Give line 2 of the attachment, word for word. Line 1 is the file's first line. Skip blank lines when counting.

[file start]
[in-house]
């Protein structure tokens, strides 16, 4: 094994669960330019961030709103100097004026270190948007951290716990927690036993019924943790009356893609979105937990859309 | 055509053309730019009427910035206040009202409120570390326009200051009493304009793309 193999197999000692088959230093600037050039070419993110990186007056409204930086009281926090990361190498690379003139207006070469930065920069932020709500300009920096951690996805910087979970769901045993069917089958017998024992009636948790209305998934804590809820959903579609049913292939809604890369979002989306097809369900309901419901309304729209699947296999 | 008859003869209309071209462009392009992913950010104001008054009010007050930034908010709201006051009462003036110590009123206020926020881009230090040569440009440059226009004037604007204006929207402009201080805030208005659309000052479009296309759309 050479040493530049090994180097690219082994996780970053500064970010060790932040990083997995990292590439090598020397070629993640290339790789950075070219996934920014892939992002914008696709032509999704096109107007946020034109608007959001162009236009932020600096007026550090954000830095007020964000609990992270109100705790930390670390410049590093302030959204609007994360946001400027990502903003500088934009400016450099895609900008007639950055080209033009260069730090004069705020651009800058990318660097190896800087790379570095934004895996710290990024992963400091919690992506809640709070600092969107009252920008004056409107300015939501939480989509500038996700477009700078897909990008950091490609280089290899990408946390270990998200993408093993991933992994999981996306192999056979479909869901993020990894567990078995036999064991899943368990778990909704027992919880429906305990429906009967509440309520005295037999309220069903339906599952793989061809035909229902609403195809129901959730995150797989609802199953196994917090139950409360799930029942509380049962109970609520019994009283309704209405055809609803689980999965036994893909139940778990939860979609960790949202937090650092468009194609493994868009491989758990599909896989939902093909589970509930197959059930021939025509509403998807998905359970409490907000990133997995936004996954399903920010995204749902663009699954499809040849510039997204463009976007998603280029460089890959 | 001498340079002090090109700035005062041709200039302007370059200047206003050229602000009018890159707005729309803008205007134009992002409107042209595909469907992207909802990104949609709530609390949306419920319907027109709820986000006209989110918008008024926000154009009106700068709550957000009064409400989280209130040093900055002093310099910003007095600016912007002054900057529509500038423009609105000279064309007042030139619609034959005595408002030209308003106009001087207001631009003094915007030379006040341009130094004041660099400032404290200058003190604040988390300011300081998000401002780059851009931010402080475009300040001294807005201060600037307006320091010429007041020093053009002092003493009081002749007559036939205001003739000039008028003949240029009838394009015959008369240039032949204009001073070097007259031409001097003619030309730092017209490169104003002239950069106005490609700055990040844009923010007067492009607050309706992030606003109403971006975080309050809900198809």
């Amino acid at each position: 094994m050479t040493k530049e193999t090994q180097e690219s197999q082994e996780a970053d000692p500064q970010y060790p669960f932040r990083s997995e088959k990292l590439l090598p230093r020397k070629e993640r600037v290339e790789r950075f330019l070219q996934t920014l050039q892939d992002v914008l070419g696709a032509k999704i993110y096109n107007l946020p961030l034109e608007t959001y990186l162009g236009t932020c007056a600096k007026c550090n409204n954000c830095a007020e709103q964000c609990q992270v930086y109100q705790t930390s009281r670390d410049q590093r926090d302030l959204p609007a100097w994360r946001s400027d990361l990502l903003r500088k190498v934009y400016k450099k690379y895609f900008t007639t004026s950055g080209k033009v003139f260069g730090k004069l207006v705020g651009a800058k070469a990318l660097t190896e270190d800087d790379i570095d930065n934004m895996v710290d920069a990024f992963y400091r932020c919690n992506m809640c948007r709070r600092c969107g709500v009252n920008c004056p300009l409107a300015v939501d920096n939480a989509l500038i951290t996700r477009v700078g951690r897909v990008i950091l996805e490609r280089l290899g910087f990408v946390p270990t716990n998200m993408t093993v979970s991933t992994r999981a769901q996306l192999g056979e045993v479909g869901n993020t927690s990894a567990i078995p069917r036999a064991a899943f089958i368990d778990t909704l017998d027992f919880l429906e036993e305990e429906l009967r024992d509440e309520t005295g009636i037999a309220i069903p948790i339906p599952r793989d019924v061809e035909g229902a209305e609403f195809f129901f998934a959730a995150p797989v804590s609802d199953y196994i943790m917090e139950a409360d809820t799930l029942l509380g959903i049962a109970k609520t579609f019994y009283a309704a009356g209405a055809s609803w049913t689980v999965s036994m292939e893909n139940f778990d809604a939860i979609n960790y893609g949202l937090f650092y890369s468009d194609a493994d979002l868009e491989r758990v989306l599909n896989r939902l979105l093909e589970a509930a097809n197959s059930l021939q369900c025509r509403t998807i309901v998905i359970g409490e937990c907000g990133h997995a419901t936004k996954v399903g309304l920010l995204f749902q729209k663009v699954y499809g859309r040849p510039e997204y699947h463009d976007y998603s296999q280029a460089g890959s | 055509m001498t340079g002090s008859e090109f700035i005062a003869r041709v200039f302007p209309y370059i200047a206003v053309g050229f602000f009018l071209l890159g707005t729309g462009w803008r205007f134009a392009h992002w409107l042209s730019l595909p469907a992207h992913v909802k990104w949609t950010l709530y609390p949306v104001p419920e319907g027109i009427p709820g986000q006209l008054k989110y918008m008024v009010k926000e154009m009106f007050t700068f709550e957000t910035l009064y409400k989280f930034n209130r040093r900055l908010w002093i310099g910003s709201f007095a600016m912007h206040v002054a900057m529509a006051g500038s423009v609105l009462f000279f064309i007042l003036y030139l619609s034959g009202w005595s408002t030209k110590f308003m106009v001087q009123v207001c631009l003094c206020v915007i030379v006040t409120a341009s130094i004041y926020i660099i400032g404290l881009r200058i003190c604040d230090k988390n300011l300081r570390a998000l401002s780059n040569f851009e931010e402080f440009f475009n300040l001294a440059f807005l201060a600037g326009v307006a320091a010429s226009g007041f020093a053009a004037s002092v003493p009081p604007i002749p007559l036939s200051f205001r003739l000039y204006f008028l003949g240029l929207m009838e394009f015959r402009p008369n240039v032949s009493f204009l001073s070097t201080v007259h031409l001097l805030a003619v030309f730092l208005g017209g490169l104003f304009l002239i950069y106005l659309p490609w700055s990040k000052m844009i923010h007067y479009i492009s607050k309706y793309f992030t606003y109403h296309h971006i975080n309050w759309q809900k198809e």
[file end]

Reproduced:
């Protein structure tokens, strides 16, 4: 094994669960330019961030709103100097004026270190948007951290716990927690036993019924943790009356893609979105937990859309 | 055509053309730019009427910035206040009202409120570390326009200051009493304009793309 193999197999000692088959230093600037050039070419993110990186007056409204930086009281926090990361190498690379003139207006070469930065920069932020709500300009920096951690996805910087979970769901045993069917089958017998024992009636948790209305998934804590809820959903579609049913292939809604890369979002989306097809369900309901419901309304729209699947296999 | 008859003869209309071209462009392009992913950010104001008054009010007050930034908010709201006051009462003036110590009123206020926020881009230090040569440009440059226009004037604007204006929207402009201080805030208005659309000052479009296309759309 050479040493530049090994180097690219082994996780970053500064970010060790932040990083997995990292590439090598020397070629993640290339790789950075070219996934920014892939992002914008696709032509999704096109107007946020034109608007959001162009236009932020600096007026550090954000830095007020964000609990992270109100705790930390670390410049590093302030959204609007994360946001400027990502903003500088934009400016450099895609900008007639950055080209033009260069730090004069705020651009800058990318660097190896800087790379570095934004895996710290990024992963400091919690992506809640709070600092969107009252920008004056409107300015939501939480989509500038996700477009700078897909990008950091490609280089290899990408946390270990998200993408093993991933992994999981996306192999056979479909869901993020990894567990078995036999064991899943368990778990909704027992919880429906305990429906009967509440309520005295037999309220069903339906599952793989061809035909229902609403195809129901959730995150797989609802199953196994917090139950409360799930029942509380049962109970609520019994009283309704209405055809609803689980999965036994893909139940778990939860979609960790949202937090650092468009194609493994868009491989758990599909896989939902093909589970509930197959059930021939025509509403998807998905359970409490907000990133997995936004996954399903920010995204749902663009699954499809040849510039997204463009976007998603280029460089890959 | 001498340079002090090109700035005062041709200039302007370059200047206003050229602000009018890159707005729309803008205007134009992002409107042209595909469907992207909802990104949609709530609390949306419920319907027109709820986000006209989110918008008024926000154009009106700068709550957000009064409400989280209130040093900055002093310099910003007095600016912007002054900057529509500038423009609105000279064309007042030139619609034959005595408002030209308003106009001087207001631009003094915007030379006040341009130094004041660099400032404290200058003190604040988390300011300081998000401002780059851009931010402080475009300040001294807005201060600037307006320091010429007041020093053009002092003493009081002749007559036939205001003739000039008028003949240029009838394009015959008369240039032949204009001073070097007259031409001097003619030309730092017209490169104003002239950069106005490609700055990040844009923010007067492009607050309706992030606003109403971006975080309050809900198809």